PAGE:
On Thursday, April 30th, we held an awareness-raising protest at the University of Maynooth. It was to bring some light to the fact that most of the teaching and research carried out in our universities and colleges today is done by people with no job security at all. Worse still, they are paid for only a fraction of the work that they do – they are not paid for preparation, administration and consultation with students. The action on Thursday was to highlight the exploitative rates of pay and deteriorating working conditions of front-line workers in our universities and colleges.
In the spirit of public theatre, we (temporary, part-time and casual-hours staff) set up our own recruitment stall for the fictional – though perhaps more upfront – ‘Discount University’. It is of course hard to compete with other universities in Ireland. Even the more prestigious institutions have precariously employed staff, who they pay almost nothing for correcting students work (as little as 1.05 euro per paper).
Applicants for positions were rigorously tested on their ability to grade student papers in real-life conditions. We offered training in the art of speed-reading and quality grading lest they be fined for failing to provide students with meaningful feedback. We made it clear that not everyone that applied for a position would be guaranteed a zero/low-hours contract – if they were not up to scratch we could just resort to the JobBridge scheme to get workers for nothing at all.
In holding this recruitment event, we were highlighting the issue of casualization in Irish universities. Irish universities have been raising the cost of education to students while increasing class sizes and cutting the wages paid to those at the frontline of teaching and grading; many research and teaching staff now struggle to make a living.
This was the second manifestation of the Discount University and we will not go away until our teaching conditions (and by extension student learning conditions) are improved. See you at the next Discount University!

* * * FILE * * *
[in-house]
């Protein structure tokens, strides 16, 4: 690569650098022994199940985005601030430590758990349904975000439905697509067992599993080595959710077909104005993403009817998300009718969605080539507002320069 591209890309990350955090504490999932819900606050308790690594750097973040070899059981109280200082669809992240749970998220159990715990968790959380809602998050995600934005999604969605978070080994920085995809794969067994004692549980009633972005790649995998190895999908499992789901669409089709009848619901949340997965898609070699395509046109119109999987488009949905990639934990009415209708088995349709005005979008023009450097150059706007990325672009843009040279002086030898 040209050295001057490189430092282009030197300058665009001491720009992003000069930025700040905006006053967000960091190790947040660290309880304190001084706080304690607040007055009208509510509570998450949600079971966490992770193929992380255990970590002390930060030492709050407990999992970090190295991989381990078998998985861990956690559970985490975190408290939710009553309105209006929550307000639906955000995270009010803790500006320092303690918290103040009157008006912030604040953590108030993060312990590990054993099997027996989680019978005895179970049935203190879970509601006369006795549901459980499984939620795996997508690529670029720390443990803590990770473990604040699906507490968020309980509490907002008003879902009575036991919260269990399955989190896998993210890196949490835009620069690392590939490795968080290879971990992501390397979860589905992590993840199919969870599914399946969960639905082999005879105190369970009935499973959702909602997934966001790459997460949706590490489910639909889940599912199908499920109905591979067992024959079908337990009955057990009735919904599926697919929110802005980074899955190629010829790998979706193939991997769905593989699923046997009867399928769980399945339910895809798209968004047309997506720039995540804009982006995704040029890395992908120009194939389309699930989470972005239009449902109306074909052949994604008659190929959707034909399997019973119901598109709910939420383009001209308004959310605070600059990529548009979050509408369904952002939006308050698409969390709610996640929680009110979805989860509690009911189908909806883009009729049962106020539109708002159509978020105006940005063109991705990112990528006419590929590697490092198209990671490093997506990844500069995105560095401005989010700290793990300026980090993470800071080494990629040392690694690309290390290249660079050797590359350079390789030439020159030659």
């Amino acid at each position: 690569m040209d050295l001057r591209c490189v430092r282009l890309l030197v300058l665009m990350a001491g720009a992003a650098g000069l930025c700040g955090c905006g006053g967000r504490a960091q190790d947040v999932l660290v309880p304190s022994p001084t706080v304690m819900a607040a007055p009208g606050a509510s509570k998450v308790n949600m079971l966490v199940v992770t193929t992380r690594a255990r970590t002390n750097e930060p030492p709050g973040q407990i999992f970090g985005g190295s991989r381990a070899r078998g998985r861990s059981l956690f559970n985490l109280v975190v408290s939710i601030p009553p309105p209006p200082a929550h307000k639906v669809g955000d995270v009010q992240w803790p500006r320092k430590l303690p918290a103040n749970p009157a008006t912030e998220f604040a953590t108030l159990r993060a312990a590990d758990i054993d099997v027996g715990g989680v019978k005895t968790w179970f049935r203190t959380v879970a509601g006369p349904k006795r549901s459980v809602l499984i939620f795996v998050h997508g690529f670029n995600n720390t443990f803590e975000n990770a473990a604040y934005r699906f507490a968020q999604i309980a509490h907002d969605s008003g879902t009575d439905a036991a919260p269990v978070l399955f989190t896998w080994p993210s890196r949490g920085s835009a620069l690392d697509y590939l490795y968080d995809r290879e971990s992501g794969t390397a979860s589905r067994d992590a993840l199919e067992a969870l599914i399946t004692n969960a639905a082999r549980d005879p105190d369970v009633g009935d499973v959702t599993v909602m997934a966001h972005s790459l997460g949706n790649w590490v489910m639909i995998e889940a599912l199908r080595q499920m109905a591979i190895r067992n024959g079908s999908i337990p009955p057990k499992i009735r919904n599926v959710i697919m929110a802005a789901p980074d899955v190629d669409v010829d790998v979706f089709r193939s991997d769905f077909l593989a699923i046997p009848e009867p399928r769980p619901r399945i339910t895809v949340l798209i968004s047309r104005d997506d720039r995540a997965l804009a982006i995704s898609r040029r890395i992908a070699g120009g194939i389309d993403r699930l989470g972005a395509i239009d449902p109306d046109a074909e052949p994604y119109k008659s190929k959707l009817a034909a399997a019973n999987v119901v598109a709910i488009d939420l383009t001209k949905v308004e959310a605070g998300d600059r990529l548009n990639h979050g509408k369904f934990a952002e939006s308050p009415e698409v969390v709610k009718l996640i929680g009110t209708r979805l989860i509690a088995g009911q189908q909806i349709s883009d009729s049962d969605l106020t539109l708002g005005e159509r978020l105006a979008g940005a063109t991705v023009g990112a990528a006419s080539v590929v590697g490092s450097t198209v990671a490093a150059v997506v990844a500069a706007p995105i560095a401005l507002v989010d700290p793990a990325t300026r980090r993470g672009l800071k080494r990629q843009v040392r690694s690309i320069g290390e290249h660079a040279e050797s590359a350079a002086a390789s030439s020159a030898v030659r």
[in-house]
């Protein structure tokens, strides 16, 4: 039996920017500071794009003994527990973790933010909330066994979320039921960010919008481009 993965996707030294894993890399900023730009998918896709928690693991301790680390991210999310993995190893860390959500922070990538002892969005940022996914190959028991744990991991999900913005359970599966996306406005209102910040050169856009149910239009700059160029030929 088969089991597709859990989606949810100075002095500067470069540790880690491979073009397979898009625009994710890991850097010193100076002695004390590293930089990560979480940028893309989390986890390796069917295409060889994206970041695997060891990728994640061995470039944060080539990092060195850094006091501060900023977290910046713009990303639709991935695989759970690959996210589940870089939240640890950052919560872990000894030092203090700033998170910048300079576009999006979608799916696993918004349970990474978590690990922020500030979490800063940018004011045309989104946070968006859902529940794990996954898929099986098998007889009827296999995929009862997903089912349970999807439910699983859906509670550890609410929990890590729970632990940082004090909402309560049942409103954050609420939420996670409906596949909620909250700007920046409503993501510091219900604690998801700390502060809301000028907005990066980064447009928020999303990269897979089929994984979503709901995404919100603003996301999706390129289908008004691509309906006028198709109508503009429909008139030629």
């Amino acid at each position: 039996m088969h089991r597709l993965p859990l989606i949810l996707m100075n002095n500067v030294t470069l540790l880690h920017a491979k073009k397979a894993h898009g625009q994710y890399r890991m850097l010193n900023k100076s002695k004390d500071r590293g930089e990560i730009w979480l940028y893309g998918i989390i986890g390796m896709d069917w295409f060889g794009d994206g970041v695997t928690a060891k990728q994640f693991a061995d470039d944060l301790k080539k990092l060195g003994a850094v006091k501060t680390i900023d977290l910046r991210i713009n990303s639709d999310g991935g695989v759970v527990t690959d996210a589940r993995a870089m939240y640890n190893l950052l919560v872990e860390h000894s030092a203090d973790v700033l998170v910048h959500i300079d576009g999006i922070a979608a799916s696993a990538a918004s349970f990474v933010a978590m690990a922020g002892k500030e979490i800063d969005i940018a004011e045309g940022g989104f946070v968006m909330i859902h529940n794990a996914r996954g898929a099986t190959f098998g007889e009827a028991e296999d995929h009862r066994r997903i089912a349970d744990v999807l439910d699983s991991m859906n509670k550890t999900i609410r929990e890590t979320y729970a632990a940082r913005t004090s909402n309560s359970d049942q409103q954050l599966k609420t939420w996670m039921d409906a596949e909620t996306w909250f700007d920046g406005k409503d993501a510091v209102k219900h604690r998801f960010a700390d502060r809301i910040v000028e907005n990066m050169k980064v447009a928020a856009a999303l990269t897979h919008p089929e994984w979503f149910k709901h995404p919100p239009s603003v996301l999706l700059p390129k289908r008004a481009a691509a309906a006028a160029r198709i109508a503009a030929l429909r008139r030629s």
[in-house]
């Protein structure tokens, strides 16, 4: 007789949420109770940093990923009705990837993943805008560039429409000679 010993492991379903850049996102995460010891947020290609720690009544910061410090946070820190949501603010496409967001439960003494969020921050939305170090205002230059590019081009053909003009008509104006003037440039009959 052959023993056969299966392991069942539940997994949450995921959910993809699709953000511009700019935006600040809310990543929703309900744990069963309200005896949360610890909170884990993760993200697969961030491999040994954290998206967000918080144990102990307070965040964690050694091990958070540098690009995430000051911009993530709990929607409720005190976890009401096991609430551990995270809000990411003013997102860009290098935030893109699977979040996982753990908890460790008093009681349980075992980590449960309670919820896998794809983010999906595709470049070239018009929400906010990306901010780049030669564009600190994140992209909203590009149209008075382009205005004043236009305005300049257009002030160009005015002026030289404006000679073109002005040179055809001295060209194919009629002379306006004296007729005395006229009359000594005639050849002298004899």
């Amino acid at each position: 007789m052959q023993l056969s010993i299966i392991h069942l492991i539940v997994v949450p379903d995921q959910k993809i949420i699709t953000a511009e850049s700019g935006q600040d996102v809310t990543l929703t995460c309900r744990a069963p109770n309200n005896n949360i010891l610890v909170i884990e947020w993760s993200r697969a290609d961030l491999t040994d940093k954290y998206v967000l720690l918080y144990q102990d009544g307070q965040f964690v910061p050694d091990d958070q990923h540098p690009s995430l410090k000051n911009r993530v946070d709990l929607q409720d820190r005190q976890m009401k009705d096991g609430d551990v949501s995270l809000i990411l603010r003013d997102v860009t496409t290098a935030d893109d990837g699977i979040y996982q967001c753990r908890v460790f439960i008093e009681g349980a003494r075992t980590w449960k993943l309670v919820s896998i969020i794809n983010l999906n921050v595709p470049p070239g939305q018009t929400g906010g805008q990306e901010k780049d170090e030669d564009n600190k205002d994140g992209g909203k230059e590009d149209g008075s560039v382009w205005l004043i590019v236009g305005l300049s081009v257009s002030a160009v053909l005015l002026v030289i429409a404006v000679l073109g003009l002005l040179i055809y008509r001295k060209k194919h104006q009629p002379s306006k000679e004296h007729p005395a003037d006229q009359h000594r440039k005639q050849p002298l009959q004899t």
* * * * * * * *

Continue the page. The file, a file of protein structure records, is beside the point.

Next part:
Call for participation in an open discussion, Tuesday 21st April, 2:40–4:20pm, Regency C, Hyatt, West Tower, Gold Level, as part of the Subconference of the Association of American Geography Annual Meeting in Chicago, IL.
The ongoing neoliberalization of the university and other third-level workplaces manifests in the de-valuing of academic labour and in a lack of security for the future of academic workers. Existing political organizations while sympathetic to this problem are often unable or unwilling to engage with these changing labour practices and the forms of exploitation they produce.
Third Level Workplace Watch is a collective of precarious teachers and researchers working in the Irish third-level sector trying to organize for better pay and working conditions. While many people have shared their stories with us and support what we stand for, it has proven difficult to move from identifying the key problems to challenging them in a way that would actually improve people’s everyday pay and working conditions; the fact that many of us work between different third-level institutions or in a part-time capacity makes it difficult to build up relationships or knowledge of particular departments.
The motivation for this session is to stimulate discussion around these difficulties and to identify different tactics and strategies for organising. With this in mind we will focus the discussion around the following two questions:
- what makes organizing adjuncts/precarious academic workers different to other forms of organizing?
- what have been some of the successful strategies for organizing adjunct/precarious academic workers and what can we learn from them?
We welcome all temporary, occasional and adjunct lecturers, researchers and tutors.
This discussion is hosted by the 2015 Subconference of the AAG and is being organised alongside Thursday’s main conference panel discussion Academic Worker Inquiry: Notes from the Field, which takes place 8:00–9:40am in Crystal B, Hyatt, West Tower, Green Level.
Enquiries can be directed to Paddy Bresnihan or Jim White.